NZME's new America's Cup analyst Mark Orams runs the rule over the Bermuda contest, a potential powder keg of big personalities, dirty tricks, and thrilling high-speed racing.
What do you hope to see from Team New Zealand boss Grant Dalton in Bermuda, considering his controversial hands-on approach at the last America's Cup.
I will be delighted if we don't see Grant Dalton until he is receiving the cup. Dalts needs to lead from behind...I know that those conversations have already happened.
He's been kept on a pretty tight leash by the board and had all the coaching, and I think he understands it himself now, intellectually. But it is very difficult for a person like Dalts with his dominant personality to resist the temptation.
Like everyone he has his strengths and weaknesses. But as soon as you see him fronting press conferences, leading from the front, I think we have a problem. Distraction is a massive issue in any sporting event. And the hook will be baited.
They will know that a guy like Grant Dalton will not be able to help himself. (Oracle boss) Russell Coutts will plant that seed, (skipper) Jimmy Spithill will press that button. TNZ have to completely ignore that sort of s--t.
Dalton's the CEO, not the skipper. The skipper is Glenn Ashby, we've got a multiple Olympic medallist helmsman, one of the most talented sailors in the world. They know how to win yacht races.
Where did you see Russell Coutts in the last America's Cup? Not one press conference. Not one comment in the media. He was the rock, making the critical calls, keeping Spithill and the sailors in the game. He is incredibly astute, the most determined, competitive bastard you will ever meet. He knows the importance of staying focused. We would be stupid not to look at how he does things.
How does Team New Zealand rate against the rest?
We have the most talented sailing team in Bermuda. If we had even boats and luck, I would back our guys to win. But that's not how yachting works. There's a whole bunch of other factors.
What about the Peter Burling-Blair Tuke factor - what is their secret sauce?
I've been watching (helmsman) Burling since he was 13 or 14 - he's got that x-factor. You go 'oh my gosh - how did he do that and make it look so easy?' They are yin and yang. Peter is more of an introvert, (pilot) Blair is very out going, charismatic. Blair has built Peter's confidence, in himself and his sailing.
Peter works incredibly hard...I heard some stories from the moth world championships which highlight his fastidiousness. The quality of the foils is absolutely critical but it's easy to get a bit lazy about that, overlook it. The designer of his boat told me he could not believe how absolutely immaculate Pete's foils were every day. After a full day of competing you are tempted to collapse into bed. Pete was re-sanding, filling, sanding again, so they were absolutely perfect. That's the approach Peter and Blair have - no compromise.
Will they handle the pressure?
Blair has a great sense of humour, and that is really helpful in the intensity of a contest like this. These guys, in their mid-20s, were the first double flag bearers for New Zealand at the Olympics, undefeated for four years, with all the medal expectations.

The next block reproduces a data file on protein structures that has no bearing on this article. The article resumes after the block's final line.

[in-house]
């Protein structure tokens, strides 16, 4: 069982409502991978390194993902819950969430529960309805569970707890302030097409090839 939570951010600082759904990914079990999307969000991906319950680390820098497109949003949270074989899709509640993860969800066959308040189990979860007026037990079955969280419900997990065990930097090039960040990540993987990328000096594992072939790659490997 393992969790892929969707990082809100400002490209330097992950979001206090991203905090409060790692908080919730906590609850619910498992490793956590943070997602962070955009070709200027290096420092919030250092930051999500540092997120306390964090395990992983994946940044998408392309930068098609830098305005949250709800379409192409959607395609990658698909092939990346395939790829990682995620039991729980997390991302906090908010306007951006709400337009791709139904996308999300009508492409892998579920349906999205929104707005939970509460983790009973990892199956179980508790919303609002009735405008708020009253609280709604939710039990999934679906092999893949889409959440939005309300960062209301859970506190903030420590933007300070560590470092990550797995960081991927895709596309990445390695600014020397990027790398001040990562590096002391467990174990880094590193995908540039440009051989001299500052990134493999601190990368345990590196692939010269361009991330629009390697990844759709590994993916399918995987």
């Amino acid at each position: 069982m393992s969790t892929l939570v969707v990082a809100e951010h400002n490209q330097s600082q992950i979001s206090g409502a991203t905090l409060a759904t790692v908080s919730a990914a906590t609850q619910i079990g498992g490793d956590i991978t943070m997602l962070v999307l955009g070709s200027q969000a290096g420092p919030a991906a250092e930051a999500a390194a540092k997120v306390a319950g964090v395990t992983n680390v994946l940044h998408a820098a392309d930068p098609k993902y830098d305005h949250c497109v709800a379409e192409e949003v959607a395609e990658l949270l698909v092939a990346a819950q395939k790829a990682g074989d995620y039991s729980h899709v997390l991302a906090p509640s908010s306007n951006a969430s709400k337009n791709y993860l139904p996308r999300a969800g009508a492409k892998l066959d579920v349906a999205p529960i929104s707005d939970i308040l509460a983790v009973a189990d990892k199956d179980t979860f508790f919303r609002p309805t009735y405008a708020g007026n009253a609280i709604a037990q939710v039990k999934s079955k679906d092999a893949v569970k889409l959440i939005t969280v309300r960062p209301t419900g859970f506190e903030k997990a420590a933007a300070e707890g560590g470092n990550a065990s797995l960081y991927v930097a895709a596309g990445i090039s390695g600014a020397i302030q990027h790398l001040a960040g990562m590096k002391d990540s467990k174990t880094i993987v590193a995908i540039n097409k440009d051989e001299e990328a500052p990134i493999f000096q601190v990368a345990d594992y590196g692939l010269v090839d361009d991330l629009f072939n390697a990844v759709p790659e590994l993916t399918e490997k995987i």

For them to dominate the way they did was amazing. That's a good sign - they are not fazed by expectation. You could almost see the weight of the world on Dean Barker last time. Stuff will go wrong. It can tip you into a downward spiral if you are not careful.
The form guide says...
Team New Zealand and Artemis are best in boat handling for now. We are nailing foiling gybes almost 100 per cent, and foiling tacks 95 per cent, and that's massive. When a boat is going 40 knots, if you fall off the foils it can take you another 10 or 20 seconds to get going again, which is 400 metres.
But of course boat handling improves over time. Oracle are mid-pack but they are concentrating on speed and believe they've got time to figure out the manoeuvring.
So never count your chickens. New Zealand could look fantastic for the first two round robins, but it ain't over. TNZ took a bullet proof boat to handle the tough San Francisco conditions. Oracle went nah, we want the fastest thing possible and will figure out how to sail it.
The foiling revolution has turned America's Cup into a new sport...
They are incredible machines. I'm really enthusiastic about a sport I've loved all my life and where it can go.
We have crafts flying above the water on something that is two metres long, half a metre wide. People have been experimenting with foiling since the 1950s but the level now is remarkable.
No longer is this a pedestrian, plodding, unfolding, slow motion, tactical chess game. This is balls to the wall...what's going to happen next? It's awesome, and TV might not even do it justice.
What is it like to be on these flying machines?
Very different. Traditionally the faster you go, the more violent the motion, the more salt spray in your face, the louder the noise. In foiling boats, it's smooth. You get this whistling in your ears, and you have to hold yourself with the G-forces as you turn. It's so quiet but man you are going so quick.
The sensations and feelings are counter to your instincts and you don't realise how fast it is until you pass something stationary. They even use aeronautical terms - banking into turns, stall rates, angle of attacks. The New Zealand boat doesn't have a rope on it. It's all hydraulics, done with press buttons, a whole new world.
Many are supposedly turned off the America's Cup by the big business aspect and a history of rule twisting
I know it takes a lot of bagging, but the people on that boat are ordinary Kiwis. Yes, Oracle have screwed the scrum in their favour, but that's the right of the defender. We've got to let that go.
Pure speculation at the moment. It will depend on how quickly Oracle improve.